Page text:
October 11, 2013
There is no reason to believe that radiation leaks at Fukushima will be contained by 2020, so the Tokyo Olympics can become impossible, nuclear technology historian Robert Jacobs told RT.
Last August Tokyo Electric Power Company (TEPCO) for the first time requested international help in its increasingly desperate fight to contain the leaks at the crippled nuclear plant. Historian of social and cultural aspects of nuclear technology and Associate Professor at Hiroshima Peace University, Robert Jacobs believes this means the problem is catastrophically large.
RT: What does this SOS call tell us about the scale of the leaks at the plant?
Robert Jacobs: The main thing it tells us is that they are so significant and so large that the Japanese government and Japanese nuclear industry is at a loss at how to deal with them. Now remember Japan has over 50 nuclear power plants, so there’s a lot of expertise and a lot of experience in Japan. If these leaks are so significant that the Japanese nuclear industry and government are at a loss of how to deal with them then they are catastrophically large. So this is a very, very big problem and it’s not an easy problem to solve.
RT: Japan’s Prime Minister says his country, and I quote, ‘needs your knowledge and expertise’ – which countries do you think could be most useful in this situation?
RJ: Clearly the countries that would be the most useful are the countries with the largest and oldest groups of power-plants, so this would be the United States, Russia and also the United Kingdom or rather France. These are the countries with the largest amount of nuclear power plants in the world and the longest amount of experience, so these are countries that have both expertise and experience. However, given that nobody really knows how to solve the problems at Fukushima, there is nobody who has solutions to this. The problems of Fukushima are unprecedented, so even bringing in outside expertise all that they can do is to try to problem solve, there is no solution that other countries have that they can come in and fix the reactors or rather shut down the contamination, shut down the leaks. Even other countries coming in and bringing their expertise will hopefully bring more professionalism than TEPCO has shown in the last two and a half years, but even those experts would be at a loss at how to solve the immense problems that we’ll be facing for decades in Fukushima.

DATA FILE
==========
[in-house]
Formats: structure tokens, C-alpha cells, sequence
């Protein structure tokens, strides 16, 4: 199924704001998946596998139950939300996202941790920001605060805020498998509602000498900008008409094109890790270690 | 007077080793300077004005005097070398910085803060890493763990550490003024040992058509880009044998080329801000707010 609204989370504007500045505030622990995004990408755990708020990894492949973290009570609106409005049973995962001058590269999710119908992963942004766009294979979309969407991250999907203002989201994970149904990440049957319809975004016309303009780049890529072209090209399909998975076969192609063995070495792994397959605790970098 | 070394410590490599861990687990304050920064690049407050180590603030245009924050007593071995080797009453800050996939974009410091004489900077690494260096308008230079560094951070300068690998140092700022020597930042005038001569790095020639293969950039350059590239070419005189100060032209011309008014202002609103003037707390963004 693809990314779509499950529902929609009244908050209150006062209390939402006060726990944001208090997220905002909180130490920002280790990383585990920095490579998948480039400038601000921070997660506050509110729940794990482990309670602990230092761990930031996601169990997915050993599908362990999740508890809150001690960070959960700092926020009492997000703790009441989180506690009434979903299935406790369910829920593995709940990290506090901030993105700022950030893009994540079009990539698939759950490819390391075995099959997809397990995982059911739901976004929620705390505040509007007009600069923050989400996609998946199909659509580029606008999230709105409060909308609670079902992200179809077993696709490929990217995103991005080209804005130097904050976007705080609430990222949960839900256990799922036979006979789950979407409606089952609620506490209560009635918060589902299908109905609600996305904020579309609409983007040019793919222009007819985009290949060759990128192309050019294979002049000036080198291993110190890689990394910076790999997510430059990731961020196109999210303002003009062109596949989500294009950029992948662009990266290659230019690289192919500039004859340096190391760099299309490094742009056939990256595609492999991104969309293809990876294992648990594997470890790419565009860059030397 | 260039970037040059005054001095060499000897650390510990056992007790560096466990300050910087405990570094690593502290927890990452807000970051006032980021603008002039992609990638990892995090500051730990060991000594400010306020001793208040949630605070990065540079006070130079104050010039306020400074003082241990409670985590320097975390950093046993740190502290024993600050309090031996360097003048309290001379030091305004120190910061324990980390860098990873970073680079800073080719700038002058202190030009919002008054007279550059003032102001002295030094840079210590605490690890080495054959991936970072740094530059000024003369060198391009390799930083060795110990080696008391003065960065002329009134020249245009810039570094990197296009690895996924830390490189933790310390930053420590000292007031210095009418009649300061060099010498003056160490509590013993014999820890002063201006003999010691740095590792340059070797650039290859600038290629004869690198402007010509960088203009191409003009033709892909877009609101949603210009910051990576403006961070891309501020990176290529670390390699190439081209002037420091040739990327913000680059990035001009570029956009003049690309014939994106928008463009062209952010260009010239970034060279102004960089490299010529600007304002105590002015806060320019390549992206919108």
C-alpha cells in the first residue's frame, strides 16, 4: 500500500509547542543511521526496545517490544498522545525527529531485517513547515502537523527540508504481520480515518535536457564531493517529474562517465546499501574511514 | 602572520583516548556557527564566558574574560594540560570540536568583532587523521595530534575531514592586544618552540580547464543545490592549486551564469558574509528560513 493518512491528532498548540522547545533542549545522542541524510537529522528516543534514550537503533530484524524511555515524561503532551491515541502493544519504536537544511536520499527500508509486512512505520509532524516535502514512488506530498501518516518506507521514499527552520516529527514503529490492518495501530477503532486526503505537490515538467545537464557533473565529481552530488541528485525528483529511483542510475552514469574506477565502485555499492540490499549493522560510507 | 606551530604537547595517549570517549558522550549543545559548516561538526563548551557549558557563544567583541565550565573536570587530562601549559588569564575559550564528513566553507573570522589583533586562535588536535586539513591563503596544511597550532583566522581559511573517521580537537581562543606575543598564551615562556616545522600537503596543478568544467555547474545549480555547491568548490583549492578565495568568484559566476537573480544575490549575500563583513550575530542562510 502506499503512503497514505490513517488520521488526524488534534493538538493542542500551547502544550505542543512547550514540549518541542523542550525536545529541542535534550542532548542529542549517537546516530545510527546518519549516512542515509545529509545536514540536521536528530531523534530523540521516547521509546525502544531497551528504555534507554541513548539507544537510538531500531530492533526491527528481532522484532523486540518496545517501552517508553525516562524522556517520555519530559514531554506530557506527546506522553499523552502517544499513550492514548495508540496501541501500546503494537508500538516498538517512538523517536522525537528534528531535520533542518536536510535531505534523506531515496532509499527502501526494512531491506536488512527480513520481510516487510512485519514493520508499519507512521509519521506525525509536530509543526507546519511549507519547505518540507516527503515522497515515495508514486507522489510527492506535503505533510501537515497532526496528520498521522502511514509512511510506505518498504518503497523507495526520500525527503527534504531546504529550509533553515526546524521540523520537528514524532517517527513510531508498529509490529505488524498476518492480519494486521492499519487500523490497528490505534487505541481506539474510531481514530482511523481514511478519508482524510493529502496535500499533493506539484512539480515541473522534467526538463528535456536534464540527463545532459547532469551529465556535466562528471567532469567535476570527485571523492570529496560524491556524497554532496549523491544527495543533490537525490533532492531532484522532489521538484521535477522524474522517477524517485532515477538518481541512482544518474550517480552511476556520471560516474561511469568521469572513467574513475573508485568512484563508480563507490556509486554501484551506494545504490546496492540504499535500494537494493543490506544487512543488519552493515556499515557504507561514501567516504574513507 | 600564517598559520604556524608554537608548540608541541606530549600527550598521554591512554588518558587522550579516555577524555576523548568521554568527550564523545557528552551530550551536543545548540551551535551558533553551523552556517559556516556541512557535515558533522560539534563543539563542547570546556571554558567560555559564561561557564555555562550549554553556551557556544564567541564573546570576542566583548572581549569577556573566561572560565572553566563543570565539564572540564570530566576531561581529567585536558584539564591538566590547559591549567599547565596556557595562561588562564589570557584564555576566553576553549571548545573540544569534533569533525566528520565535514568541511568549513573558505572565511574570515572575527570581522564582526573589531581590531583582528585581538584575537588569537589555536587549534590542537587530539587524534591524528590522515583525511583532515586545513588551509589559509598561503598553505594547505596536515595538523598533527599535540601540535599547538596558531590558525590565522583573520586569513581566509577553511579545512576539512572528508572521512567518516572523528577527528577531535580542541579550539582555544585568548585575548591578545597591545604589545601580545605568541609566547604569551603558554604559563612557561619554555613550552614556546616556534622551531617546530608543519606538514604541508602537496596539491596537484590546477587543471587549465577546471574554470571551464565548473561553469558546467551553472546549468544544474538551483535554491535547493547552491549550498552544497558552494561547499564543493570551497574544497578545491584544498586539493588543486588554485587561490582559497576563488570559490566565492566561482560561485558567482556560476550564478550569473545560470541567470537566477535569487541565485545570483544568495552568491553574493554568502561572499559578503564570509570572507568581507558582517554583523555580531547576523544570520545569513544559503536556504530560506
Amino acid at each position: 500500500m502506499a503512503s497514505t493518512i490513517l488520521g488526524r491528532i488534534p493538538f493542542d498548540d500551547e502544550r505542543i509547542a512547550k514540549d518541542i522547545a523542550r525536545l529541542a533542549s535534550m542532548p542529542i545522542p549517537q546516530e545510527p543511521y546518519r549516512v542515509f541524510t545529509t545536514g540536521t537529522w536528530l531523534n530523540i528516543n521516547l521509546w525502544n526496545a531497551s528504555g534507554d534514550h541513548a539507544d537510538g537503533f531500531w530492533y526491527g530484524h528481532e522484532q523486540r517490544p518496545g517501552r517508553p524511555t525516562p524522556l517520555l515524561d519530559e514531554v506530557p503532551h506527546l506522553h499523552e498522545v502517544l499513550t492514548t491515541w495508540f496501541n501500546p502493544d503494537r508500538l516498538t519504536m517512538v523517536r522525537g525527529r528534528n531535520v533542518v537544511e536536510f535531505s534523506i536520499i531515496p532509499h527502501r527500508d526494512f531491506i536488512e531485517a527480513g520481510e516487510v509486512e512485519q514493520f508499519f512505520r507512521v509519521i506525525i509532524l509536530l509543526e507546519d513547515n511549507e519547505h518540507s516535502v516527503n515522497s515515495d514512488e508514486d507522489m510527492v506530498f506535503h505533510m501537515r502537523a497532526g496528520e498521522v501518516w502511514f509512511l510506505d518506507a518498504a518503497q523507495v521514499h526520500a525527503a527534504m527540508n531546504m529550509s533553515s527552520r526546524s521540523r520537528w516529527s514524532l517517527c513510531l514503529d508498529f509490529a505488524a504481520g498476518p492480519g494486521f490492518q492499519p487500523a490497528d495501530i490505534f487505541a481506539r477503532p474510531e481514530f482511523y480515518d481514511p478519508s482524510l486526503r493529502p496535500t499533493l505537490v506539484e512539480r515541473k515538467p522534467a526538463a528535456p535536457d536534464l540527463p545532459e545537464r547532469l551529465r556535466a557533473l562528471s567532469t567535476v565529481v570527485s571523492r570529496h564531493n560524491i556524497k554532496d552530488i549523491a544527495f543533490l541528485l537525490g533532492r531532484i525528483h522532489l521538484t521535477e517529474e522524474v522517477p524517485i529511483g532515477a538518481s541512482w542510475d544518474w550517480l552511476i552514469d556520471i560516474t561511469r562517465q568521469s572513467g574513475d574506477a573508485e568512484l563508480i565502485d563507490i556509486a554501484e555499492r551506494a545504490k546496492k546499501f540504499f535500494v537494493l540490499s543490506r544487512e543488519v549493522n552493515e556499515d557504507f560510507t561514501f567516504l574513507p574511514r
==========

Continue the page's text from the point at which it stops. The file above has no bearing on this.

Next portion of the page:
RT: What about Russia’s experience in cleaning up such problems?
RJ: Russia’s experience is instructive, but as many people I’m sure know the nuclear fuel at Chernobyl is still melting, and it’s still needing to be contained, and there’s new containment being built at Chernobyl even this long after the event. So part of the expertise that Russia has shown in dealing with Chernobyl is to evacuate a much larger area and move people further away from the contamination. This is not being done in Japan. But this won’t solve the problems of the leaks and this won’t solve the problems of the contamination.